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Could someone clarify his role in the Paris Commune? For those who don't know much about French history (like me), they will be puzzled at who the "central committee" is, why the French government almost arrested him, and all of that business. ugen64 01:51, Dec 15, 2003 (UTC)
- Done. Even if it is a few years later! Rusty2005 15:51, 21 April 2006 (UTC)
I believe the correct spelling is «Clemenceau», and «Clémenceau» is a common mistake. This second spelling should therefore be removed from the page, and maybe a note about this difficulty added. Other example of such a trap: Grevisse (not Grévisse).
Cleanup tag 
I agree, more like Woodrow Wilson.
- Just added the tag. It doesn't even have a "career box," showing his positions and times in office. Any takers? - Darkhawk (30 Mar, 2006 @ 0:25 EST)
I would be interested in more discussion regarding Clemenceau's behaviour regarding the execution of war resisters, deserters, pacifists, etc after 1917; while his 'total war' attitude made him popular amongst some, his record regarding dissent in the military would be a useful counterpoint Pacificbiblio 14:41, 8 June 2007 (UTC)
Article review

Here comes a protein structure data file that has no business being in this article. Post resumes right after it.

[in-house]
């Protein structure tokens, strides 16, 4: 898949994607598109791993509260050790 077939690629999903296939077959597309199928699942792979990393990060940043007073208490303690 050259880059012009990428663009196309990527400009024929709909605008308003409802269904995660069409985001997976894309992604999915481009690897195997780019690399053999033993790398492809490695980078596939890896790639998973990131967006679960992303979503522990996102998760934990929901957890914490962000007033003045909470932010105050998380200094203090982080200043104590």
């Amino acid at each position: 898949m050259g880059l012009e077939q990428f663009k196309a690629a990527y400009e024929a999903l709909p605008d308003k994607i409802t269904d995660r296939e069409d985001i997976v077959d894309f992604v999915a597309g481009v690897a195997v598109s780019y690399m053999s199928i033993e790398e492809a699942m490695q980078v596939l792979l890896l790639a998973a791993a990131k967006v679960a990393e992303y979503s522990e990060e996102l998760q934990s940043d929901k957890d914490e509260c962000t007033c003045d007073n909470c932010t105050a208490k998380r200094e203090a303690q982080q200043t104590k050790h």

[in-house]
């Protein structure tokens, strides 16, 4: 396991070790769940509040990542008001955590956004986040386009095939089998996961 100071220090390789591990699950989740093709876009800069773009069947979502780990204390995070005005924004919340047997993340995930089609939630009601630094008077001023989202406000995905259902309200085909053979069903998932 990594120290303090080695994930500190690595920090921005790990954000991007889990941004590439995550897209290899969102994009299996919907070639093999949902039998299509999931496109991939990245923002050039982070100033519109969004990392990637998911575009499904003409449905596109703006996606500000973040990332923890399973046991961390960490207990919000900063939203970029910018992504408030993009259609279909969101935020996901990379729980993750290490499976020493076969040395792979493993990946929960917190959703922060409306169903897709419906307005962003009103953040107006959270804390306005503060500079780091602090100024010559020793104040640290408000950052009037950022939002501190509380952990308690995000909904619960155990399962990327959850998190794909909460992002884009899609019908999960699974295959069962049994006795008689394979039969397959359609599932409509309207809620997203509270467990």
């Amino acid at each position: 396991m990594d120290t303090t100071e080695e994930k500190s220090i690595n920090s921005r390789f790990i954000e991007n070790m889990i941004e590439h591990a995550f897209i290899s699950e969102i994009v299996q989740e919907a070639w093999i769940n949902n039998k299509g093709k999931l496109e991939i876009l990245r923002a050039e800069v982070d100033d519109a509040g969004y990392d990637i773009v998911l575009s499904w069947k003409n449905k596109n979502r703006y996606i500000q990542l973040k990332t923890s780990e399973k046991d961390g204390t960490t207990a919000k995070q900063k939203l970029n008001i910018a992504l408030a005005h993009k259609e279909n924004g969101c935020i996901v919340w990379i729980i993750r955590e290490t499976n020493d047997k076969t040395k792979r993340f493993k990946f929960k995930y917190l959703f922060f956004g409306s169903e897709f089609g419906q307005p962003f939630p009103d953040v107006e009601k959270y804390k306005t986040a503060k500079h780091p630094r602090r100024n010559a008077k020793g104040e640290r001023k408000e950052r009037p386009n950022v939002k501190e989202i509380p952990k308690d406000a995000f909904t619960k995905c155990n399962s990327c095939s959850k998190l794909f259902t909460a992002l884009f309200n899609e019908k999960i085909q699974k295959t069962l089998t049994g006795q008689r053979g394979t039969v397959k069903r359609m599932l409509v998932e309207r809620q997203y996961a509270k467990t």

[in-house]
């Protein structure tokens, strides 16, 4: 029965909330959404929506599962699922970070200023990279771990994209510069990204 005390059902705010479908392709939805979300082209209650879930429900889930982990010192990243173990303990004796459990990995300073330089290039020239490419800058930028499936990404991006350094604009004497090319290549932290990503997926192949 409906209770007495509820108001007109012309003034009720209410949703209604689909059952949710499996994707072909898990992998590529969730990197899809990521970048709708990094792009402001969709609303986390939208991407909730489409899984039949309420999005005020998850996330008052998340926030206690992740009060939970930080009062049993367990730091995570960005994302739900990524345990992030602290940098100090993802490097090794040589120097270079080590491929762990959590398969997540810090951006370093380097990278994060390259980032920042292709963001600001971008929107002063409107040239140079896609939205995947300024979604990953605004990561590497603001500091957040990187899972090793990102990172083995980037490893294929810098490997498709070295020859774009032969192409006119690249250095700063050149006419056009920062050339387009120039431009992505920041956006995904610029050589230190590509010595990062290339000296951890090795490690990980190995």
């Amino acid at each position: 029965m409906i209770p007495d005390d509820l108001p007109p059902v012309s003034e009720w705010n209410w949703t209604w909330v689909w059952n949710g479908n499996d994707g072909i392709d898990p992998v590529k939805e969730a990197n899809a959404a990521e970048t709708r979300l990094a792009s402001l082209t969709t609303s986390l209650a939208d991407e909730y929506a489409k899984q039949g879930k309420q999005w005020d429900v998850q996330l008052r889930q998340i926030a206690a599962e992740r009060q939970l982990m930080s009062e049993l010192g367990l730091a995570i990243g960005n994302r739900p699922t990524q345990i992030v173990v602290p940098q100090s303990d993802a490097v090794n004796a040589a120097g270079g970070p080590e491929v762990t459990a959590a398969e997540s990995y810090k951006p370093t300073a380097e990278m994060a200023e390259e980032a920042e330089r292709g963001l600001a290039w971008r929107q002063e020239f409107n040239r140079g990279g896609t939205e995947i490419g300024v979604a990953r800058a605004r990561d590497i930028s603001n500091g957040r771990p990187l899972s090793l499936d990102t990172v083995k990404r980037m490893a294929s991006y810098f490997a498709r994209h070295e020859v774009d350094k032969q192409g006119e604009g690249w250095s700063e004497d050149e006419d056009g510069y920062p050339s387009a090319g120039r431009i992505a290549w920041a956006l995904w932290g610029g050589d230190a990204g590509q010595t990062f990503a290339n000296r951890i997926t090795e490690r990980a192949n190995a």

The author of this article tries to persuade the reader that Georges Clemenceau was a politician as well as a newspaper owner/editor who took sides in various situations. He sided with different governments before he became premier himself; he also advocated the Versailles treaty which one might say led to the rise of Nazism in Germany. But more about the implications of the treaty later. The author is trying to persuade the reader that Clemenceau was one of the main reasons for the “events that led to World War II.” The author lists a good number of Clemenceau’s political decisions and pays special attention to his publishing Zola’s letter “J’accuse.” As a matter of fact, the author does not make that much of an implicit assumption. It is somewhat explicit even: Clemenceau was the contrary of what you might call a political opportunist. If he did not like something, he resigned from office. The most convincing argument the author makes is, like I said above, one of Clemenceau as an astute political actor (if not politician himself). His influence helped some people to power as well as some people off of that position of power. Clearly the man can be a Radical, a Socialist Radical etc. He also could advise people not to vote for certain candidates, a sure sign of a powerful and influential figure. The least convincing argument is the one of Clemenceau being responsible for WWII. “Since most people believe the effects of his decision contributed to the events that lead to World War II, Clemenceau's historical reputation can be argued to have suffered as a result.” This statement seems to come out of a dark pit of knowledge. I really would like to know who these “people” are. Surely Clemenceau was not the only supporter of the Versailles treaty. About the sources, the author does not include any sources whatsoever. This seriously jeopardizes the article. Arguably, everything that I have said above (about the “people”) could have been better supported with better references. It seems unlikely though that the author somehow knew all these facts about Clemenceau, so there must be sources; it might only have been a mistake. It seems that the author is deeply convinced that supporting Dreyfus was a good thing. He says that publishing Zola’s letter was “an active and honourable part as supporter of Emile Zola and an opponent of the anti-Semitic and Nationalist campaigns.” I understand the good intentions of the author, but this makes his article highly biased. It is the view of the author himself, not the view of an anti-Dreyfusard. Even if they were anti-Semitic views, the people who considered themselves anti-Dreyfusards had the right to do so. The article only briefly mentions that after undertaking the direction of L’Aurore, Clemenceau “campaigned for the revision of the Dreyfus affair, and for the separation of Church and State.” It does not seem that obvious, but the separation of Church and State in France was an extremely important change. I would have liked learn more about Clemenceau’s implication in the process. It would seem that the lack of sources/references did not allow the author to write about this specific subject.